Targeted Strategies for Today's Evolving Markets

MissionIR Blog

Ladish Company, Inc. (LDSH) Acquires Aerex Manufacturing for $14M

Ladish is a holding company of advanced metalworking companies that supply highly engineered products and services to aerospace and industrial manufacturers. The subsidiaries include: Ladish Forging, ZKM forging, Pacific Cast Technologies, Stowe Machine, Valley Machining, and Diecast Tooling.

Ladish’s core competency is as a producer of technically advanced metal components. The company supplies forgings, investment castings, machining services and tool-making products to a range of customers around the globe. Ladish’s strategy is one of growth through continuous improvements, capital investments, acquisitions and joint ventures. Customers include major aerospace and engine manufacturers, among many others.

Ladish announced on July 10, 2008 that they acquired Aerex Manufacturing, Inc., based in South Windsor, CT. Aerex sales revenue is only $15M per year, so one would wonder why Ladish would add it to their portfolio when Ladish had revenues of $424M in 2007. Such a small acquisition will add to the bottom line, but it will not be significant. However, it seems Ladish, while expecting additional net income, is also pursuing a supply chain strategy as well.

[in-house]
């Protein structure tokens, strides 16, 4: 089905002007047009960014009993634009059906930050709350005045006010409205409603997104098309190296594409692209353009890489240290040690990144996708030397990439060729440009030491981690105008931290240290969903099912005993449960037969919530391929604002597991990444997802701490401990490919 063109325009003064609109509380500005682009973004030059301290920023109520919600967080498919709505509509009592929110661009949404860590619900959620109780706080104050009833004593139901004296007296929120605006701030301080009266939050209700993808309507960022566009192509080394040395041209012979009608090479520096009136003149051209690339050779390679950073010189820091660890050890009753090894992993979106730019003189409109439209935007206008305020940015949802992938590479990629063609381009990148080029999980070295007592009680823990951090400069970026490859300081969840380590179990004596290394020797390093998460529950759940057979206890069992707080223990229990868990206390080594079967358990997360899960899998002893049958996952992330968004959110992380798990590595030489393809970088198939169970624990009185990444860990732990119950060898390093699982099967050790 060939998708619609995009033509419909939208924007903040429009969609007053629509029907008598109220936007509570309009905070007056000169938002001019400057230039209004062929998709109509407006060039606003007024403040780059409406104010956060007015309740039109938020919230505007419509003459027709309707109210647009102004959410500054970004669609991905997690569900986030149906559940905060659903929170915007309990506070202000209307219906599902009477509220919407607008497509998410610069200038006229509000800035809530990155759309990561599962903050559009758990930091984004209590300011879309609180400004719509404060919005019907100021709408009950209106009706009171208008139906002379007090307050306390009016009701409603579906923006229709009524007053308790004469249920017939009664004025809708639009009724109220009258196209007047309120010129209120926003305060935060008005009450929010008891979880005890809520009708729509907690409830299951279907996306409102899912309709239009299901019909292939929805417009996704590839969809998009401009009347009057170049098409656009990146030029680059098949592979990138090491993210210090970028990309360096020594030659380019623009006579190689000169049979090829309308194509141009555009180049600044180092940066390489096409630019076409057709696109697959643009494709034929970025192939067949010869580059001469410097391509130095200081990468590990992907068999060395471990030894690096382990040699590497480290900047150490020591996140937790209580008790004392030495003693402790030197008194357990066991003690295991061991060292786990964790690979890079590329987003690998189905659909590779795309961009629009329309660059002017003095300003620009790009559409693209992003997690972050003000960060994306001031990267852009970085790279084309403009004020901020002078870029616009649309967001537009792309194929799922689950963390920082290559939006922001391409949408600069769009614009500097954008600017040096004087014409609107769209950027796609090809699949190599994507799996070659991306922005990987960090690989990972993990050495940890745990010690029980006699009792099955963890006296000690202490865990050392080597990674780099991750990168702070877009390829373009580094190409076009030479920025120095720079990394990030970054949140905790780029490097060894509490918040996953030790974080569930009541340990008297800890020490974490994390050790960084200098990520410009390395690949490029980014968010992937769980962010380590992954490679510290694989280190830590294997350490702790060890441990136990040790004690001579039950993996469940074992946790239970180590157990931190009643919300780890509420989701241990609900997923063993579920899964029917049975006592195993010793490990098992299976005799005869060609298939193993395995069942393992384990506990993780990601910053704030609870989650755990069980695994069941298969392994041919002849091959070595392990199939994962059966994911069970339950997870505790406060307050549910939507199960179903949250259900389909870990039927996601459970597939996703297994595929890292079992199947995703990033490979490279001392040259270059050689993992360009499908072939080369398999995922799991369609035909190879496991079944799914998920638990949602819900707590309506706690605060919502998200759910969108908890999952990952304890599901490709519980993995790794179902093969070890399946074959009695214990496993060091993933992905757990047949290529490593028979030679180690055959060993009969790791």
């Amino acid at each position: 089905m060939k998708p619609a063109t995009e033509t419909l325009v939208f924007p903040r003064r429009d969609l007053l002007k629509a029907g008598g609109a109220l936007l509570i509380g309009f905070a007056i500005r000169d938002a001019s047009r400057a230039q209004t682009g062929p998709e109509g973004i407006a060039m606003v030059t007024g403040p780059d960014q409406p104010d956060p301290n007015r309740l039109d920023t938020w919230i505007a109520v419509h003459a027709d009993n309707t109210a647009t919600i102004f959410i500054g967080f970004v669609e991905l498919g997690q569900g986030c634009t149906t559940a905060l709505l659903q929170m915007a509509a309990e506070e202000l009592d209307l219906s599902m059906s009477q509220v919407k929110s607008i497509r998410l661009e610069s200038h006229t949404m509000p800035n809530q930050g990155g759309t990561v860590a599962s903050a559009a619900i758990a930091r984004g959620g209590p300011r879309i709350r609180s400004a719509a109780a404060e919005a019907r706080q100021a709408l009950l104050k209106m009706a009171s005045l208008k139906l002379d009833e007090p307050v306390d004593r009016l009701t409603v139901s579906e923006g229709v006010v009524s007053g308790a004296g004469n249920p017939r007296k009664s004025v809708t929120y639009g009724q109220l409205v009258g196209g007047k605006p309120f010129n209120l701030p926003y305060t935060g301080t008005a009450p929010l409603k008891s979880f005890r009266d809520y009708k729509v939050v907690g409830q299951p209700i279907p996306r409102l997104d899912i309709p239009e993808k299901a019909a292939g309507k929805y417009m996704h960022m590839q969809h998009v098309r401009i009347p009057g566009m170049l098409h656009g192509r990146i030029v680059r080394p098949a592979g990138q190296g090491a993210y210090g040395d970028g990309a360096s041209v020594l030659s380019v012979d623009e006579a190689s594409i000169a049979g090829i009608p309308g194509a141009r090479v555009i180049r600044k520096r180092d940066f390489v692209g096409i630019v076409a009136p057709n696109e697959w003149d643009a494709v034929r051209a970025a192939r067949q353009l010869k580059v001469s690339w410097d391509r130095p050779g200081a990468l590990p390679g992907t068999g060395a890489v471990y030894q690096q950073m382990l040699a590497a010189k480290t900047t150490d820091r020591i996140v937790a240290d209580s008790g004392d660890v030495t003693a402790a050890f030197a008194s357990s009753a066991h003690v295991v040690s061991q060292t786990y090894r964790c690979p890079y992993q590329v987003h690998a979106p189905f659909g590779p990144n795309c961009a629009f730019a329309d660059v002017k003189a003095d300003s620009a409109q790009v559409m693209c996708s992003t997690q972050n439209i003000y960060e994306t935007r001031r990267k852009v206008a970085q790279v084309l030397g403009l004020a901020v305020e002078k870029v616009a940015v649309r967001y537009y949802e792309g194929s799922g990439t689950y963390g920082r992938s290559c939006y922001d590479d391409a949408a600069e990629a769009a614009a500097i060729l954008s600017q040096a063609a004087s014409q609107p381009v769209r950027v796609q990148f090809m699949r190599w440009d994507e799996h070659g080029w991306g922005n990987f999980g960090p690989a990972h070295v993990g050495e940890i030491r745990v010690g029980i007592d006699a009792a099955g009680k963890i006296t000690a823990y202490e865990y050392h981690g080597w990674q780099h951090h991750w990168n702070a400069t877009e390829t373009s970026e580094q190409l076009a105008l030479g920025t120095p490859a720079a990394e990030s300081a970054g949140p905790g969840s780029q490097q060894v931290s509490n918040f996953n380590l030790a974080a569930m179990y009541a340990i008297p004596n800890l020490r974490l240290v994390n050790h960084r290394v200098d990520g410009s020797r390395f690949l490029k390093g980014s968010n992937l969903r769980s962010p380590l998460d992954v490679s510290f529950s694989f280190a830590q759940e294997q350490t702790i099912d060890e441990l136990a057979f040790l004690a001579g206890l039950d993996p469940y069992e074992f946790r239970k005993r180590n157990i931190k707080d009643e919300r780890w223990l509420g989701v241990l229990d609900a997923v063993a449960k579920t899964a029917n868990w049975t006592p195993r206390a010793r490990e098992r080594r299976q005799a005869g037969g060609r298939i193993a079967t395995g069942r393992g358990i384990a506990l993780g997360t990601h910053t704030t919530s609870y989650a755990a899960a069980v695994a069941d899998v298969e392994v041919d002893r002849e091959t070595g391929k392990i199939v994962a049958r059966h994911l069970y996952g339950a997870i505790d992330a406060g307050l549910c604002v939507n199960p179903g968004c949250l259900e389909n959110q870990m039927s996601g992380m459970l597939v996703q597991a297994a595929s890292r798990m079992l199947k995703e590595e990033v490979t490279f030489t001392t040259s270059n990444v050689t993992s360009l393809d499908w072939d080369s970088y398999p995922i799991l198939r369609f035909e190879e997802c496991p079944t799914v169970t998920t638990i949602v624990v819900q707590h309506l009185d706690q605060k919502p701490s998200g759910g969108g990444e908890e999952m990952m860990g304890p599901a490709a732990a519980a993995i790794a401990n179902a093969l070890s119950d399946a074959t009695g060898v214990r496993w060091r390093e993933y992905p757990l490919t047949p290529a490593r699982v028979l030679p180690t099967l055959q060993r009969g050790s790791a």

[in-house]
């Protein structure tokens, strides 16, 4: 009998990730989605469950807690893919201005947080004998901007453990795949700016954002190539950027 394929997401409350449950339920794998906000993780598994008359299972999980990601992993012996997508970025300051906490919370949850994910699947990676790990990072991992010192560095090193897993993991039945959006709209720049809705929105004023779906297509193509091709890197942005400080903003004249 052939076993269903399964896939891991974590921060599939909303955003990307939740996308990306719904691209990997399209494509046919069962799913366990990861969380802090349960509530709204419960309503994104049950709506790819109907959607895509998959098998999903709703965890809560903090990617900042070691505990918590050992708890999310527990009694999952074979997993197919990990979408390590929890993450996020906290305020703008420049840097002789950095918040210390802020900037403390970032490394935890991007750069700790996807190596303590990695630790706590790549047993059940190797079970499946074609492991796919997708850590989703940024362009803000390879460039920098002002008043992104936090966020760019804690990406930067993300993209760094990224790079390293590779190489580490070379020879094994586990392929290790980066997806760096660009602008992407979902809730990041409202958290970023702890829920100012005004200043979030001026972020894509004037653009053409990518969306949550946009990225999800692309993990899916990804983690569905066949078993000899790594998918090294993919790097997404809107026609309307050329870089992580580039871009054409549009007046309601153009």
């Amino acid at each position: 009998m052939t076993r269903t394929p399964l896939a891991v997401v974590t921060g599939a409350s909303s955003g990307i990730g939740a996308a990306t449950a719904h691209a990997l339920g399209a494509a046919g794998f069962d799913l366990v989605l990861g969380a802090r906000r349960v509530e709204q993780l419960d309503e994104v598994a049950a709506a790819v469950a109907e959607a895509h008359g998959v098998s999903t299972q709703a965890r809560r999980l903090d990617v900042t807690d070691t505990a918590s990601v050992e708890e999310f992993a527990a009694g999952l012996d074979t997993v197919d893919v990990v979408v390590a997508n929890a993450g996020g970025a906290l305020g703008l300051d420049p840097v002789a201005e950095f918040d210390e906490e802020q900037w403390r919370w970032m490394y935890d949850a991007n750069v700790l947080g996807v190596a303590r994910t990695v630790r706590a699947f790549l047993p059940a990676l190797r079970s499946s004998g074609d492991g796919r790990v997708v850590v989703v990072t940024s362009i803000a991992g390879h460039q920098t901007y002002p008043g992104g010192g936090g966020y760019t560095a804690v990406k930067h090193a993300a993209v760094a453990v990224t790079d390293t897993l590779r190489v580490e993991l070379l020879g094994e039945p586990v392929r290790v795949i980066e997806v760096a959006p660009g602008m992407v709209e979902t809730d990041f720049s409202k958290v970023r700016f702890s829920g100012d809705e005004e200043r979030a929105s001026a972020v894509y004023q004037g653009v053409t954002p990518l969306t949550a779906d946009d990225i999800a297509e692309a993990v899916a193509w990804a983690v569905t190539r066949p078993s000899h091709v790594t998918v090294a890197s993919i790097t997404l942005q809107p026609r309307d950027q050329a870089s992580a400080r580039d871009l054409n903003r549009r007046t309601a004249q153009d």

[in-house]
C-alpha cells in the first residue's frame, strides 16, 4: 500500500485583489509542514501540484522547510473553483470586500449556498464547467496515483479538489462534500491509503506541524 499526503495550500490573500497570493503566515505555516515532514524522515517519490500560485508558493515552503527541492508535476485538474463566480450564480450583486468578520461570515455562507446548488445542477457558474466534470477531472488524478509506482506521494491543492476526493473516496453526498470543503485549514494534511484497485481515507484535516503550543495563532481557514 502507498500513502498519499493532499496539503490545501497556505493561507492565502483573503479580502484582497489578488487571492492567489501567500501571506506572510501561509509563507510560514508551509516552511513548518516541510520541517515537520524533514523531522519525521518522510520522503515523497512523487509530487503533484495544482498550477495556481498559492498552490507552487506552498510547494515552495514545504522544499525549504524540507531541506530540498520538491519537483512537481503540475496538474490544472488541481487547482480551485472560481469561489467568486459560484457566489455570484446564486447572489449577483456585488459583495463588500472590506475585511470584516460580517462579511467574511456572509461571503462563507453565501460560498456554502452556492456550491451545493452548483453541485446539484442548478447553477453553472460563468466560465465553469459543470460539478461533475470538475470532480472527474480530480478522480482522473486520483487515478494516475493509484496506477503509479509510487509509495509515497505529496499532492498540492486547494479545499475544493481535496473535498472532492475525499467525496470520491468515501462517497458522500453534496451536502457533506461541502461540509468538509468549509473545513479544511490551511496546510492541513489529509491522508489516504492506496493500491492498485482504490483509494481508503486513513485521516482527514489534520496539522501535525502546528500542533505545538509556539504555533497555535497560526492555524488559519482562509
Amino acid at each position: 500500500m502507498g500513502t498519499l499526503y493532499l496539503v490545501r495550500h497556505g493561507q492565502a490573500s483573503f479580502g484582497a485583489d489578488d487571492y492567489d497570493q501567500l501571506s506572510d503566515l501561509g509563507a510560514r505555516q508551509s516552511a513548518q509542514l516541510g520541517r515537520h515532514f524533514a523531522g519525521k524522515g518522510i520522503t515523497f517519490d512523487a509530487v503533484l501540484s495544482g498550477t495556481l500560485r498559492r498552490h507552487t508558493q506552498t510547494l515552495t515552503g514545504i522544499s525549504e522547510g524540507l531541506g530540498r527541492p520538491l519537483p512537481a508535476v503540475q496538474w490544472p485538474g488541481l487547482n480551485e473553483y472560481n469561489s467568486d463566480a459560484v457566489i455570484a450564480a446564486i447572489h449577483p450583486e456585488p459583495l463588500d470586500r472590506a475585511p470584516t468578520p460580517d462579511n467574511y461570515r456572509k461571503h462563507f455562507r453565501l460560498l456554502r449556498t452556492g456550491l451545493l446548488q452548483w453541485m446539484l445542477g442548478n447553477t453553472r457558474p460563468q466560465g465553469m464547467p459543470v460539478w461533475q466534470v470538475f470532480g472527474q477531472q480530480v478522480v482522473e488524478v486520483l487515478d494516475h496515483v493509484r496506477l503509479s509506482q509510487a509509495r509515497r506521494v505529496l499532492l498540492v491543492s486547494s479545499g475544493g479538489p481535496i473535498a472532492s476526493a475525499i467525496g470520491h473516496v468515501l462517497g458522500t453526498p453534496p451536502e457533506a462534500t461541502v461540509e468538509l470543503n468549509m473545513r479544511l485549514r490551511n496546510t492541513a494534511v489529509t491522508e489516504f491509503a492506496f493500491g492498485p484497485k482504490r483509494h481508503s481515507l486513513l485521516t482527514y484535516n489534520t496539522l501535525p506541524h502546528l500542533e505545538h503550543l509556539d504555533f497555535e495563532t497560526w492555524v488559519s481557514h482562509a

In the announcement, Kerry L Woody, president and CEO of Ladish is quoted as saying “Ladish and Aerex serve mutual customers in the aerospace supply chain and we have had a long-term relationship with Aerex, based on their providing finish machining of titanium forgings produced by Ladish Forging. Aerex, founded and led by Armund Ek, has the personnel and equipment that, when combined with Ladish’s technical expertise and forging and casting capabilities, will provide future growth. Mr. Ek and his team will continue to direct the operation of Aerex. We believe the combination of Aerex with Stowe Machine Co., Inc. and Valley Machining, Inc. provides Ladish with a stronger group of value-added operating units serving the global aerospace industry.”

So the question is, does buying a supplier really add value to a company? Some argue controlling a supply chain is essential. Others argue that without good competitive forces in the supply chain components, innovation is lost. Will it be a profitable strategy for Ladish?

Currently Ladish is trading at around $20.31 near its 52-week low. Its 52-week range is $19.77 to $60.00. Of 6 analysts covering the stock, 3 give it a hold, and 3 give it a strong buy, so there are mixed opinions. Ladish is making money and its stock price is low. It may be time to start watching this one.

What are your thoughts on integrated supply chains?

This entry was posted in Small Cap News. Bookmark the permalink.

Leave a Reply

Your email address will not be published. Required fields are marked *